Learning

Introduction

In this article series, we will make, step by step, a fully functioning web application to learn Ruby on Rails. I always found it more helpful to make something “real” while learning something new. This series’ goal is to do just that: help me (and you, if you end up reading it) learn Rails faster and better. So, now that we know why I’m trying this, here comes the question: what do we create?
Continue reading Building a Rails app. Part 1: Installation, Setup and Deploy

Read more

Introduction

I have this book, called Beginning Ruby, written by Peter Cooper. It’s one of the first book I’ve bought about programming. I’ve read… 20 pages probably… For some reason, I barely started it. The book is getting old, in programming terms, but I feel like learning a little bit of Ruby, and I feel like it will get the job done to teach me the basics. I never used Ruby before, so I’m starting from scratch here.

Continue reading Learning Ruby: Playing with irb

Read more

Introduction

Solidity is a high-level language used to implement smart contracts. This is an object oriented language designed to target the Ethereum Virtual Machine. Let’s explore it!

Let’s go!!!

Let’s create a file called Contract.sol
First, you must define the version you are using. This is an information the compiler needs.

pragma solidity ^0.4.22;

All code in Ethereum belongs to a Contract. Let’s create a contract and define a few variables inside it.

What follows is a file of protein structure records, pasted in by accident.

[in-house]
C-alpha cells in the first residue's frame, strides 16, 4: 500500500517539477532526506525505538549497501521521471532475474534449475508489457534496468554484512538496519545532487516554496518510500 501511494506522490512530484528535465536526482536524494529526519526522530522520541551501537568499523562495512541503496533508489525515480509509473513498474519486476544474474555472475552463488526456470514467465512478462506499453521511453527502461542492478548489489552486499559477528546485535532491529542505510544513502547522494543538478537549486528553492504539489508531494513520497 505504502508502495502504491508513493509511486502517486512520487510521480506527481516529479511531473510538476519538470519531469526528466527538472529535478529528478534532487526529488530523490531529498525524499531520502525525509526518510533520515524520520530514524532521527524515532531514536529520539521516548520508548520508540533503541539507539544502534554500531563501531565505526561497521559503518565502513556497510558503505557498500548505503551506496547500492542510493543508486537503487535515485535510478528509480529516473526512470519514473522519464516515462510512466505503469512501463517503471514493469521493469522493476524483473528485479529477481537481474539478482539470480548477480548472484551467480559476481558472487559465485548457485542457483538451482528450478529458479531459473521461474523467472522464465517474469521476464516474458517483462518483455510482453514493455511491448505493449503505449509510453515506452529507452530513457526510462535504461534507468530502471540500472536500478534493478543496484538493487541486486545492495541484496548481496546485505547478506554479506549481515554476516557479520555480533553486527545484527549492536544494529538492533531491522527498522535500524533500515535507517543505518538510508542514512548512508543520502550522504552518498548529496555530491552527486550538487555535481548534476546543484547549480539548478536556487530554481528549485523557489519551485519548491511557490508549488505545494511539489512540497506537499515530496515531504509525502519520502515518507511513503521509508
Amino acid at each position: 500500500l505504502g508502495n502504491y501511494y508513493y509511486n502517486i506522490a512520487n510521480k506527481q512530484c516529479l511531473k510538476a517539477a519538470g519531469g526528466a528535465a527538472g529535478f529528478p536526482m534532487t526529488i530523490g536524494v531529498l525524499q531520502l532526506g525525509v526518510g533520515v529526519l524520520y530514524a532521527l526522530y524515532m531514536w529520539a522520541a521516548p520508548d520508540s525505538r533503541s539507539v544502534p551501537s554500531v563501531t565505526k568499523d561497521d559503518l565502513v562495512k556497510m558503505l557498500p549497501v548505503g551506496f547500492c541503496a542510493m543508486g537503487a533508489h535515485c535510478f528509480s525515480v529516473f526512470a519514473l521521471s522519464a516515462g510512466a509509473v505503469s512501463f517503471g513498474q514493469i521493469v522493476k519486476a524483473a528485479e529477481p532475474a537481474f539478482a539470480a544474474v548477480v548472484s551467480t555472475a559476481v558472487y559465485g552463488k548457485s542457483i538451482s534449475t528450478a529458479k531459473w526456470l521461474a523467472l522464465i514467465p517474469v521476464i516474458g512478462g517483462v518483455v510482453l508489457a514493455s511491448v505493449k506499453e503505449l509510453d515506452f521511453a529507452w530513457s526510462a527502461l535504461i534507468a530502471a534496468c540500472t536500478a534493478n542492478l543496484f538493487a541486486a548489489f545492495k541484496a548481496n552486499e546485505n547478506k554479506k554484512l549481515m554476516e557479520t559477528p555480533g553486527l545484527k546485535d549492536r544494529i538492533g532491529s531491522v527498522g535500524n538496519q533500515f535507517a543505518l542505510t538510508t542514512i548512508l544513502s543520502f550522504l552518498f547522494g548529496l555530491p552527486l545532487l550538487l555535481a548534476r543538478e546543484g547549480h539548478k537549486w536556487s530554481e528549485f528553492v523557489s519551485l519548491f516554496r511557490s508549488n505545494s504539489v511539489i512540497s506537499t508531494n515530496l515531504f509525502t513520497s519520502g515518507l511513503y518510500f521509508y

pragma solidity ^0.4.22;

contract DeveloperFactory {
    // Let's create a Developer!
    uint dnaDigits = 16;
    uint ageDigits = 2;
}

Solidity is a typed language. uint stand for Unsigned Integer ( non negative integers ). These variables are state variables. They will be permanently stored in the contract storage ( in the Ethereum Blockchain ). Our Developer has a dna of 16 digits and an age of 2 digits.

Let’s keep going!

Struct and arrays

pragma solidity ^0.4.22;

contract DeveloperFactory {
    // Let's create a Developer!
    uint dnaDigits = 16;
    uint ageDigits = 2;

    struct Developer {
        string name;
        uint dna;
        uint age;
    }

    Developer[] public developers;
}

The struct variable allows us to define more complex data structures. Here the Developer struc takes a string called name, a uint called dna and a uint called age.

Solidity also has arrays. You can create dynamic or fixed arrays. Here, our Developer array is dynamic because we do not specify a length. So we can keep adding Developers to our army without any limitations.

Developer[5] public developers is a fixed array that can contain 5 Developer struct.

Functions

A function would look something like this:

pragma solidity ^0.4.22;

contract DeveloperFactory {
    // Let's create a Developer!
    uint maxAge = 100;
    uint minAge = 5;

    struct Developer {
        string name;
        uint id;
        uint age;
    }

    Developer[] public developers;

    function _createDeveloper( string _name, uint _id, uint _age ) private{
        developers.push( Developer( _name, _id, _age ) );
    }

    function _generateRandomId( string _str ) private pure returns (uint){
        uint rand = uint(keccak256(_str));
        return rand;
    }

    function createRandomDeveloper( string _name, uint _age ) public view {
        require(_age > minAge);
        require(_age < maxAge);
        uint randId = _generateRandomId( _name );
        _createDeveloper(_name, randId, _age );
    }
}

We create functions with the function keyword. Functions can take parameters. By default, functions are public. I added the private keyword to make this function private. I also chose to add an underscore before a private function or variable to distinguish them from public variables. You don’t have to do this, I just find it easier to read.